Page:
We do not deny that order in society requires the role of governance (few libertarians do).  Being property-rights libertarians we advocate a property rights order.  The rubric by which we determine the legitimacy of punishment against the criminal is the criminal’s transgression against the person and property of another individual.  Beyond that, in our estimation, the Christian ought to use all sorts of “spiritual weaponry;” that is, we must use persuasion and instruction to speak truth into the life of those around us, especially those in sin.  To use Backus’ vocabulary, “The question between us is not whether it be the duty” to act ethically and obey God’s commands, but rather, the question is “whether that duty ought to be enforced by the sword.”

These New England Baptists were not libertarians; that is, they lived several hundred years before libertarianism was actually defined and extended.  We libertarians today even understand the state differently than “government” (the state has a very distinct nature compared to the Civil Magistrate).  But the roots of liberty can be found in such historical groups.  The Reformed Baptist reader of this article may or may not actually accept the libertarian political theory on the whole.  But it is my hope that he understands it.  We are different than many modern libertarians who have sadly abandoned the narrow premise of the libertarian creed.  Today, all too many libertarians are anti-authority, anti-religion, anti-Truth, egalitarian, moral relativists.  We are not.  We reject libertinism and antinomianism.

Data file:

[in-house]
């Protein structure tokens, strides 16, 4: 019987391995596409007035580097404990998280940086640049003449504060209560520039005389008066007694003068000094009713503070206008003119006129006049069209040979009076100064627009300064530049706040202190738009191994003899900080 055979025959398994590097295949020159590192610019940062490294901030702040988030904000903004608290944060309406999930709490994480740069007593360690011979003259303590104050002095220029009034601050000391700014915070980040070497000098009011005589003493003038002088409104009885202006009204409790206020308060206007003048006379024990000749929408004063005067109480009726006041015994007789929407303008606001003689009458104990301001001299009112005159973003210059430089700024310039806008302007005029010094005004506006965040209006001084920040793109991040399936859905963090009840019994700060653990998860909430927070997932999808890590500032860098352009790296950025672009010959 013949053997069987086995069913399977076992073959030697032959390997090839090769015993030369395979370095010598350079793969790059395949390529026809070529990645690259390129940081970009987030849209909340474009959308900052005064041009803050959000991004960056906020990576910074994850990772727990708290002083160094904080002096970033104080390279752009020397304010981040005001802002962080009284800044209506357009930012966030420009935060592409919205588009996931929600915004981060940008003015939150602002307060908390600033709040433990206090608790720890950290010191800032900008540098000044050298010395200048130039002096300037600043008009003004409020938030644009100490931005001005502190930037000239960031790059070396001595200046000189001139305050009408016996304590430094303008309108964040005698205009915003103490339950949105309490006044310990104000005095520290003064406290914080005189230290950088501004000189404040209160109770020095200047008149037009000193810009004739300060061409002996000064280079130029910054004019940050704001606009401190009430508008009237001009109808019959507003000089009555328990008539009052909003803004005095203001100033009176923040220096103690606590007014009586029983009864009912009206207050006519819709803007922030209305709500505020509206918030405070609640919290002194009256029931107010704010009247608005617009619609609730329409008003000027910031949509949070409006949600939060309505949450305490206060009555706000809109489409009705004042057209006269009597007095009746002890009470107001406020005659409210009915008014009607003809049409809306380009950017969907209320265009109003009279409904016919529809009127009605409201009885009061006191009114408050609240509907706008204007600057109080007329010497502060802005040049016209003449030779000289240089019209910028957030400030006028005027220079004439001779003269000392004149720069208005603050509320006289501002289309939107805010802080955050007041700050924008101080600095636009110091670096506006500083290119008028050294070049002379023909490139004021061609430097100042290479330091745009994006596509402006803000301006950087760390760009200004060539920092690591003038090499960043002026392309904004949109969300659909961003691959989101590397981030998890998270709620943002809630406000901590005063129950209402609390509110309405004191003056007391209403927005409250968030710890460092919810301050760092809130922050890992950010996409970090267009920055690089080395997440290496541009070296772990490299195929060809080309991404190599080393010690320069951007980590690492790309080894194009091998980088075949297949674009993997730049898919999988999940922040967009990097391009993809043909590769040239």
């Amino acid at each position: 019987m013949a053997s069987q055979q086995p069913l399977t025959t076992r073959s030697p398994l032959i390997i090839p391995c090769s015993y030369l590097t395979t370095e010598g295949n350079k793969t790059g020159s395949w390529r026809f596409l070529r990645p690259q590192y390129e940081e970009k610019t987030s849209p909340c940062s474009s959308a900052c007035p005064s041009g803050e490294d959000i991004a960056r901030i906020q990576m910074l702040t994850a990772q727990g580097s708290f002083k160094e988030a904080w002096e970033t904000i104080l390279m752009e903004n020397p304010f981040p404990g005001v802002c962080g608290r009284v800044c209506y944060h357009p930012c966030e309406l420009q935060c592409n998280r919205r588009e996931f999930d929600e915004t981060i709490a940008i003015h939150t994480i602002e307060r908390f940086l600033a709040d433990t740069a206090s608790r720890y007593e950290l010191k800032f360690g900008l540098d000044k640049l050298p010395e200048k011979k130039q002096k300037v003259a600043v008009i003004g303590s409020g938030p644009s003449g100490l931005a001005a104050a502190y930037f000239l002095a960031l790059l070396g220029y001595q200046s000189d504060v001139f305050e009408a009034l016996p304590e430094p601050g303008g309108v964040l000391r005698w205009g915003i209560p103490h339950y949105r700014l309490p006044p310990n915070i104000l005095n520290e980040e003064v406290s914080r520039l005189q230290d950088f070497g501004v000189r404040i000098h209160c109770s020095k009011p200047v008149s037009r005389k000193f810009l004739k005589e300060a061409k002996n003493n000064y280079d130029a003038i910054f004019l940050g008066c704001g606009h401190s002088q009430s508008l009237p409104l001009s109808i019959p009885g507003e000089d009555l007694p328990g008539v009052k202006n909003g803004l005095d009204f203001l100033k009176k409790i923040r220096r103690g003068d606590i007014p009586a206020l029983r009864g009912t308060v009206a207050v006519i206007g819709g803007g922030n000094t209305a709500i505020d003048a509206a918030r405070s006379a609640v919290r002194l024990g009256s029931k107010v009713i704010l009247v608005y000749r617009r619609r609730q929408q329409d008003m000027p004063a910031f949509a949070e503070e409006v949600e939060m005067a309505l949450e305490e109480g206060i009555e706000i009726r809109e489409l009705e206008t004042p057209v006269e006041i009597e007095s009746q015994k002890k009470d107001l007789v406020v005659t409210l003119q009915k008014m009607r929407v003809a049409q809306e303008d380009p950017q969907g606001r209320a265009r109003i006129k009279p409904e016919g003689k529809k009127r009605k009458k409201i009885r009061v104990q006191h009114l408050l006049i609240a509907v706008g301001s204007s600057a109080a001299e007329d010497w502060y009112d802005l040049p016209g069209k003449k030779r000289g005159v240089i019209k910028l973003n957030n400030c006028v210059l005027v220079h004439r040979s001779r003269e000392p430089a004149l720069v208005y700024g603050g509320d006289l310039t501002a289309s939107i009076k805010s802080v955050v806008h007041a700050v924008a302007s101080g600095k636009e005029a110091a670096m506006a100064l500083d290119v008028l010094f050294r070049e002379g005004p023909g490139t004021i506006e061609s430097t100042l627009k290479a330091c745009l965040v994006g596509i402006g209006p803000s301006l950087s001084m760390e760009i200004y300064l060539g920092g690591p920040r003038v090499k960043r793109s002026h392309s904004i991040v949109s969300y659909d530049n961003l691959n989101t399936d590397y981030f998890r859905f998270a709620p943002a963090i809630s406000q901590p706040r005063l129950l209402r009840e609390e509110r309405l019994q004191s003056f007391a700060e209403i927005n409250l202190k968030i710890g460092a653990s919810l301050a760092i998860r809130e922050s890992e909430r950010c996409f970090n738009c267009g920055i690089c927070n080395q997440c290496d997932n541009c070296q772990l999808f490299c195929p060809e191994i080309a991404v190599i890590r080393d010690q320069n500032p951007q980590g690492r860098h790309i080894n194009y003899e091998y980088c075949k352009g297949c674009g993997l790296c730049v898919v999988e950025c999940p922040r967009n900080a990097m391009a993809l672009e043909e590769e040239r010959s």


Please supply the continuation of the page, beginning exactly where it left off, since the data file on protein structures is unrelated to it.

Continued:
Perhaps not all Christians who read this site will agree with us on everything.  But here is my prayer: that the state would never replace Christ the true King who reigns forevermore.  Americans have, in the previous century, put the state on the throne of their lives and worshipped it blasphemously.  But no state exists, not one President is elected, no Congress shows up to the Capitol to continue their dreary work of expanding Federal bureaucracy outside of the definite ordaining will of God who works all things according to His eternal plan.

Perhaps if we considered the weight of God’s sovereignty, the state would never again be treated like the idol it has become.

[pictured is a work by the Baptist Isaac Backus, who was key in challenging the paedobaptist effort to unify ecclesiastical and civil governance]